-- Sean Spicer said Trump stands by his accusation that President Obama wiretapped him, despite Republican and Democratic leaders saying there's no evidence.

-- Paul Ryan's make-or-break moment on Obamacare will test his power, legacy and relationship with Trump.

'Groundhog Day' for the NEA

Defunding the National Endowment for the Arts is one of the oldest fights in modern-day Washington. But why? Times art critic Christopher Knight breaks down the history of the battle and how the outcome could be different this time as the Trump administration looks to ax the NEA, the Corp. for Public Broadcasting and more. The thought is sending shock waves through California arts organizations and public broadcasters.

The Travails of the Travel Ban

One week after Trump took office, the president set off a fight in the court of opinion — and then in the federal judiciary — by signing his first travel ban on citizens from several Muslim-majority countries. Now, after the second attempt has been blocked by two judges, the question is: Should his administration keep trying? Trump has vowed to fight on. But the ticking of time and Trump's own words are among the obstacles.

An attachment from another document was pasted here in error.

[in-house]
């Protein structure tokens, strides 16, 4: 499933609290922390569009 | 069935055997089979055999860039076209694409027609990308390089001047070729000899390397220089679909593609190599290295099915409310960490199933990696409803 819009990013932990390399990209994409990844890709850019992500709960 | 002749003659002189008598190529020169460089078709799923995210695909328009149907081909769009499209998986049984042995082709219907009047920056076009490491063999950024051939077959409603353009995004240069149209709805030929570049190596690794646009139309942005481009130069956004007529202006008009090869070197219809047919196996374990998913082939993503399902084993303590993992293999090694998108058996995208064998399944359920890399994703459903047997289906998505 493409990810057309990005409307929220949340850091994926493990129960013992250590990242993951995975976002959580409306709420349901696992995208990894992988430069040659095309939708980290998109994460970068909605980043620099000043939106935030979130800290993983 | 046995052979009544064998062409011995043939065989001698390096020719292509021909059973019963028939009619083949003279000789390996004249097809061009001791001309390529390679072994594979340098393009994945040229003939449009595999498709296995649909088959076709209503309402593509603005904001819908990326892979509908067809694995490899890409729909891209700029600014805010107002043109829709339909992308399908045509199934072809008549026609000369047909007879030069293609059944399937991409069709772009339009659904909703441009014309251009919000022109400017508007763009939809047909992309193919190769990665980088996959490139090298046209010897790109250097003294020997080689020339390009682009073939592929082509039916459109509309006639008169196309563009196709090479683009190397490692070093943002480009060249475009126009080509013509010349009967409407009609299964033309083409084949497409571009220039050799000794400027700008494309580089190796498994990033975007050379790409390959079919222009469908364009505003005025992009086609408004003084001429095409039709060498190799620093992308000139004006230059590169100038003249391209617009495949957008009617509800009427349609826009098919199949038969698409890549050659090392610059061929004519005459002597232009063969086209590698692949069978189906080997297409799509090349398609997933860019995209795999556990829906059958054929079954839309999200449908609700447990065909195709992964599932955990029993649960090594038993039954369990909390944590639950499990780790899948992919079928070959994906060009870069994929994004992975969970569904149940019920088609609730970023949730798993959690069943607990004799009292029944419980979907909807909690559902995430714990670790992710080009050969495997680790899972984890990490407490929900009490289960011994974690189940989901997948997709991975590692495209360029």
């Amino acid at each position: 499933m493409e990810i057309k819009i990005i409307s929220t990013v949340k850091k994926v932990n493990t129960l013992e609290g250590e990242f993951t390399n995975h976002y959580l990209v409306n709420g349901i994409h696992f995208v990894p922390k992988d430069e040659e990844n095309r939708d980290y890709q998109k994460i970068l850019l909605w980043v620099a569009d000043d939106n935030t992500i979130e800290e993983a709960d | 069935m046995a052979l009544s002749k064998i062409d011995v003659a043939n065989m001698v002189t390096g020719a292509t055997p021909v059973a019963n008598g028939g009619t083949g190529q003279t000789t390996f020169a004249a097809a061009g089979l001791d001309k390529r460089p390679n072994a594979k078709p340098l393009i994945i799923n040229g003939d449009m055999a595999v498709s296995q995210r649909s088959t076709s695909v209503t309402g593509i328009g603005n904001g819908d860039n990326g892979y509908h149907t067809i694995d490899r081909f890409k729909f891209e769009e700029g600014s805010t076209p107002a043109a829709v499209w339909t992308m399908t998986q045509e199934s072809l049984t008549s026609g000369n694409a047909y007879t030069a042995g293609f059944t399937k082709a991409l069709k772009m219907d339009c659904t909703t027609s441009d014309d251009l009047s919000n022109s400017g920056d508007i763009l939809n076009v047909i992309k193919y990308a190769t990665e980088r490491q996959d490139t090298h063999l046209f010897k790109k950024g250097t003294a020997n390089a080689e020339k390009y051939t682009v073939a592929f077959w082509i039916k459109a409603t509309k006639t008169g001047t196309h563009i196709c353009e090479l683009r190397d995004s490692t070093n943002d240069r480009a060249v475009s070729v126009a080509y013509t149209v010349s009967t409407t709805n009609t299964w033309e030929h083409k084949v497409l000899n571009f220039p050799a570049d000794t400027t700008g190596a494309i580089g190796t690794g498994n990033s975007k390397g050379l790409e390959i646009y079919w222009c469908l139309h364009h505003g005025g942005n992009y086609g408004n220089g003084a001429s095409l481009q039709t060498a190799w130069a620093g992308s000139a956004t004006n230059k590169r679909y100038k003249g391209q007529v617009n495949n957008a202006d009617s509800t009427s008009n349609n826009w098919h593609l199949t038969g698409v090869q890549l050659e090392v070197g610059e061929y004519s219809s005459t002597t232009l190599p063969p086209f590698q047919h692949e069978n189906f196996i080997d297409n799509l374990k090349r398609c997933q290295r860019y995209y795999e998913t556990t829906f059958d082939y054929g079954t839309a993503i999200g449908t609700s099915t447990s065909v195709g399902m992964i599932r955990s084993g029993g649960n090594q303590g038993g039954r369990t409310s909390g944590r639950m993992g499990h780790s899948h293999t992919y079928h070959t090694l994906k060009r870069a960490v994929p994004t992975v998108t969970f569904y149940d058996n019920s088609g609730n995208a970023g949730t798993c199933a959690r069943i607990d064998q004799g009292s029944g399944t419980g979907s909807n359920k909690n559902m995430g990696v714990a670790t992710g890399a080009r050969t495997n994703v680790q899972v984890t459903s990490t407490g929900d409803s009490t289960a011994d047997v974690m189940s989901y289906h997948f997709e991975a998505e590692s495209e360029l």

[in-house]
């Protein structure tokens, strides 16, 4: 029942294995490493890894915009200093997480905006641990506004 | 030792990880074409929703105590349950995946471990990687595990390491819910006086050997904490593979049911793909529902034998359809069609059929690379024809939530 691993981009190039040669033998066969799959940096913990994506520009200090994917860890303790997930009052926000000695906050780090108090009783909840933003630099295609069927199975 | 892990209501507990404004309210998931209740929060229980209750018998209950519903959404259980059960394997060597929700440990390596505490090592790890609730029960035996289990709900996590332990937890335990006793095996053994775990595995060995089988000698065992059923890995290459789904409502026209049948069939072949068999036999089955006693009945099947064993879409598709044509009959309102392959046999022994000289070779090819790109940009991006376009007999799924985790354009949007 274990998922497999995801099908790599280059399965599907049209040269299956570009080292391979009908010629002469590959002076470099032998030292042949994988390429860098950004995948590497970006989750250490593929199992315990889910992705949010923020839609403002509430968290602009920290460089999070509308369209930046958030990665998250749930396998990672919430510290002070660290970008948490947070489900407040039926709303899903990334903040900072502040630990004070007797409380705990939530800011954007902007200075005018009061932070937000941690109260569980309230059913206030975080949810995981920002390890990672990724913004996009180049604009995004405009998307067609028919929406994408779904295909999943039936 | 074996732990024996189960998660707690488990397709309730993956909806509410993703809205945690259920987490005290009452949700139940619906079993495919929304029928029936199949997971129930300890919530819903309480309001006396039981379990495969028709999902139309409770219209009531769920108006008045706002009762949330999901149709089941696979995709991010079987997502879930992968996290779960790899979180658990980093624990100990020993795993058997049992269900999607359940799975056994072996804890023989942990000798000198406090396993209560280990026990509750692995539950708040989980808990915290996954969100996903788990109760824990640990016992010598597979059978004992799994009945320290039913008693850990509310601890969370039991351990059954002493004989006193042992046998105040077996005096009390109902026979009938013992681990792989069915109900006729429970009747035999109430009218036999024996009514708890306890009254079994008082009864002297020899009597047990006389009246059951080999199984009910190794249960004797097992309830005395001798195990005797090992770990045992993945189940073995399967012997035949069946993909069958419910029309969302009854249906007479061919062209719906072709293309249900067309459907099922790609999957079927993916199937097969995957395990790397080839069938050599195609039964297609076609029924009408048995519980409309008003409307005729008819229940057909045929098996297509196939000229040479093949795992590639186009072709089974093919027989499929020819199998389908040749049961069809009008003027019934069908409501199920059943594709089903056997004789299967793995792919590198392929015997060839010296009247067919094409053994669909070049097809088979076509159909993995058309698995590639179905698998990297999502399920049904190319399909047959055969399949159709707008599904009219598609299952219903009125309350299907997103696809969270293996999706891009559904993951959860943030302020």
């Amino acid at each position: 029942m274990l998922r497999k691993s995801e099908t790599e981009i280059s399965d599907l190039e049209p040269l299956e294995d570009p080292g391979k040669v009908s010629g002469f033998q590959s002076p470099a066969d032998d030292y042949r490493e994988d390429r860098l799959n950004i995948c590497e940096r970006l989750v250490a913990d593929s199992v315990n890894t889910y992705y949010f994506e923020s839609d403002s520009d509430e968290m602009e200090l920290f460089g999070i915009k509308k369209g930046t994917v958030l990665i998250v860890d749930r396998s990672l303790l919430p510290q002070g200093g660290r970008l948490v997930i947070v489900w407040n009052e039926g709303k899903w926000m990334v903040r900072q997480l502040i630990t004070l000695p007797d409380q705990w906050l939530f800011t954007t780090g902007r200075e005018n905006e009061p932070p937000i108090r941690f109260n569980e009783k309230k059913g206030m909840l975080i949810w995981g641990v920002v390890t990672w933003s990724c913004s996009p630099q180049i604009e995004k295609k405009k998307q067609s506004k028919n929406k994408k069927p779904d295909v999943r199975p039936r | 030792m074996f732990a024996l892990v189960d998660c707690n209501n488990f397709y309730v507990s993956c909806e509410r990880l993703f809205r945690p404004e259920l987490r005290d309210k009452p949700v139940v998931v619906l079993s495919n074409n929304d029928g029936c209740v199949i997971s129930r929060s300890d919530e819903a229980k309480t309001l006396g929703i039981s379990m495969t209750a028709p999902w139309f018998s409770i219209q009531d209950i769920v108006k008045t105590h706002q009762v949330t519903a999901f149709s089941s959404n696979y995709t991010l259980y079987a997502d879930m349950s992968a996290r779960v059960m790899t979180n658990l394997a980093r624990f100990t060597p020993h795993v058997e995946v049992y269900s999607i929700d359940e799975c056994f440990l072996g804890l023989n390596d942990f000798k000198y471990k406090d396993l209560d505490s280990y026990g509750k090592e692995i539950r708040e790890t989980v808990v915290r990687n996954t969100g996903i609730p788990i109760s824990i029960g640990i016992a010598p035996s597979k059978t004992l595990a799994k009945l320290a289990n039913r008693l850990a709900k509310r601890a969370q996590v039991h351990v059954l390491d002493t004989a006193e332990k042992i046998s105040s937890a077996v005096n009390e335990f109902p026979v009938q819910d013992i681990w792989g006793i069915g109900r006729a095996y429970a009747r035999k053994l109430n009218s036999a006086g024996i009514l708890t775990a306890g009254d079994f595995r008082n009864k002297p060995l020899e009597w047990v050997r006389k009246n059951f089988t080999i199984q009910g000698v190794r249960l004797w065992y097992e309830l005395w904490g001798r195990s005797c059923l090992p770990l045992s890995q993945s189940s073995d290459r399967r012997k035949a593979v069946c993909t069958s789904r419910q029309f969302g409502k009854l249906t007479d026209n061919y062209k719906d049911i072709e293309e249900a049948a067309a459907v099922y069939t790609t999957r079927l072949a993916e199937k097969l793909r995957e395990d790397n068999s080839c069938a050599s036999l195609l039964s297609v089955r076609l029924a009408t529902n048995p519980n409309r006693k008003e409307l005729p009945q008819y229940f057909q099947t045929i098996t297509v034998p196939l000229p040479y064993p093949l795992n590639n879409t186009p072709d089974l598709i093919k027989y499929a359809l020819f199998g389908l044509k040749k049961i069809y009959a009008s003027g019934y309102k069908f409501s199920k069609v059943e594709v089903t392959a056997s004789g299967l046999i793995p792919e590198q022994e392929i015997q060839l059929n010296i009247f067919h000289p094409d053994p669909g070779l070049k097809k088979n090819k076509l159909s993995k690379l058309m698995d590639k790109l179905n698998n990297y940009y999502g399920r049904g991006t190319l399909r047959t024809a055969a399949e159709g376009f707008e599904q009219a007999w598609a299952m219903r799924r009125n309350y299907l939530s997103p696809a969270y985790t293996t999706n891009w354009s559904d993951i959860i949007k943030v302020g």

Hungry? These Apps Open a Door to Possibilities

When it comes to restaurant delivery, there are several apps for that. DoorDash, UberEats, Caviar, GrubHub and Yelp's Eat24 are opening the door to a new world of dining options for Southern Californians. And for many L.A.-area restaurants, they're proving to be quite tasty too, by increasing their customer bases without a drop-off in dine-in customers. Read on to see how they're also giving rise to the "ghost kitchen."



Eighty-nine years ago this week, the St. Francis Dam about 50 miles north of Los Angeles collapsed. It was the second-deadliest disaster in California history after the 1906 San Francisco earthquake and fire. A massive wall of water killed between 400 and more than 600 people and destroyed 1,200 houses. Times photographer George Watson would later describe how he captured the aftermath.